How to avoid immigration pitfalls in the age of hybrid and remote work


Labor immigration laws haven’t changed in the last couple of years, but the situation around them has changed and that, according to management lawyers who spoke to HR Dive, is enough to give a headache. head to the most sophisticated employers.

From traffic jams in the immigration machine to the emergence of hybrid and remote working, these experts warn that there are a number of potential pitfalls that could lead to problems if not proactively addressed.

Where did your H-1B workers go?

Relocations can be initiated by an employer or an employee, Melissa Malone, partner at Ogletree Deakins, told HR Dive in an interview. But in an increasingly competitive job market, some employees, especially those with in-demand skills, are looking for relocations that allow them to work remotely.

Travel by teleworkers already ask their fair share of questions, but the issue is even more complex when an employee holds a coveted work visa, such as an H-1B visa. Malone said he has seen cases in which visa holders have moved during the pandemic without telling their employers first. When the truth comes out, those employers could suddenly find themselves having to work backwards to come into compliance, Malone said.

The problem is that when an employer wishes to apply for an H-1B visa, they must first complete an application for working conditions which must then be certified by the United States Department of Labor. The LCA requires the employer to certify that they will pay the visa holder “a wage that is not less than the wage paid to similarly qualified workers or, if higher, the prevailing wage for the position in the geographic area in which the H-1B worker will be working,” according to U.S. Citizenship and Immigration Services.

A change in an H-1B employee’s location of employment placing the employee in a metropolitan statistical area, outside of the employee’s intended area of ​​employment, would constitute a material change and would require the filing of an H petition. -1B modified or new to reflect the new location, attorneys Eileen Scofield and Kerri-Ann Griggs of Alston & Bird LLP told HR Dive in an email.

“As remote work becomes a more popular demand, employers should ensure they have a list of their foreign workers’ visa statuses, potential work locations, whether remote work will be permitted. , and evaluating if and when an amended petition [may] must be filed with [USCIS]“said Scofield and Griggs.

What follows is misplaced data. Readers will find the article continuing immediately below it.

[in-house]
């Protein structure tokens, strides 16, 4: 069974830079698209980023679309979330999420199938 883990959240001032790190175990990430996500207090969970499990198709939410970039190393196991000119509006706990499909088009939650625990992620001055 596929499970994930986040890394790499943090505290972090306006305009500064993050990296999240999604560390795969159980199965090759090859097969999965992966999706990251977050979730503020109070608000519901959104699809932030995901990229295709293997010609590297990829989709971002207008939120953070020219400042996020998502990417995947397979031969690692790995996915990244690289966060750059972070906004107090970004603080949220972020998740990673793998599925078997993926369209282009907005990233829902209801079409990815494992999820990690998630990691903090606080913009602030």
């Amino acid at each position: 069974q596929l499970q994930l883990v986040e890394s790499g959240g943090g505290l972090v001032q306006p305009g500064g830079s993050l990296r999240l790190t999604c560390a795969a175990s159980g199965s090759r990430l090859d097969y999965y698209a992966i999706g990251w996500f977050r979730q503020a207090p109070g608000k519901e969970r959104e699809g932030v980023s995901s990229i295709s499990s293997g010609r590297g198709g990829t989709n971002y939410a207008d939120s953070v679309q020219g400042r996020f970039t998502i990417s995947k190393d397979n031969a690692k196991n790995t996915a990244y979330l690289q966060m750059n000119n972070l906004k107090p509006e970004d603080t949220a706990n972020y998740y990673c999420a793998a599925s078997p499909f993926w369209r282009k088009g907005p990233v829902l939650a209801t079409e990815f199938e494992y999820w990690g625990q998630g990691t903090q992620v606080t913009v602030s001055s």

Malone also recommended that employers have a system in place to track where employees are working from, even if they have moved on a temporary basis. She added that employers may want to consider location both when filing an H-1B petition and throughout the visa holder’s tenure of employment.

Under the short-term investment optionemployers may have the ability to temporarily place an H-1B worker in a location not listed on the worker’s ACL, said Kathy Khol, partner at Fragomen, Del Rey, Bernsen & Loewy LLP, but they may be subject to obligations additional and limits to doing so.

“H-1B does not permit an employee to be substantially homeless unless the employer is willing to file H-1B changes,” Khol added.

Remuneration, qualifications conundrums

Similarly, the movement of H-1B visa holders can also raise important compensation issues. Going salary levels vary by location, Scofield and Griggs said; if a tech employee on an H1-B moves from Georgia to California, for example, the worker’s salary level would change.

Moving H-1B visa holders to places with different prevailing salary requirements could mean bigger payouts from employers.

And because the H-1B program requires employees to be paid whichever is higher between the salary paid to similarly qualified workers or the prevailing salary for the given area, that could mean larger payments from the employer. ’employer. This may still conflict with an employer’s established policies regarding salary increases.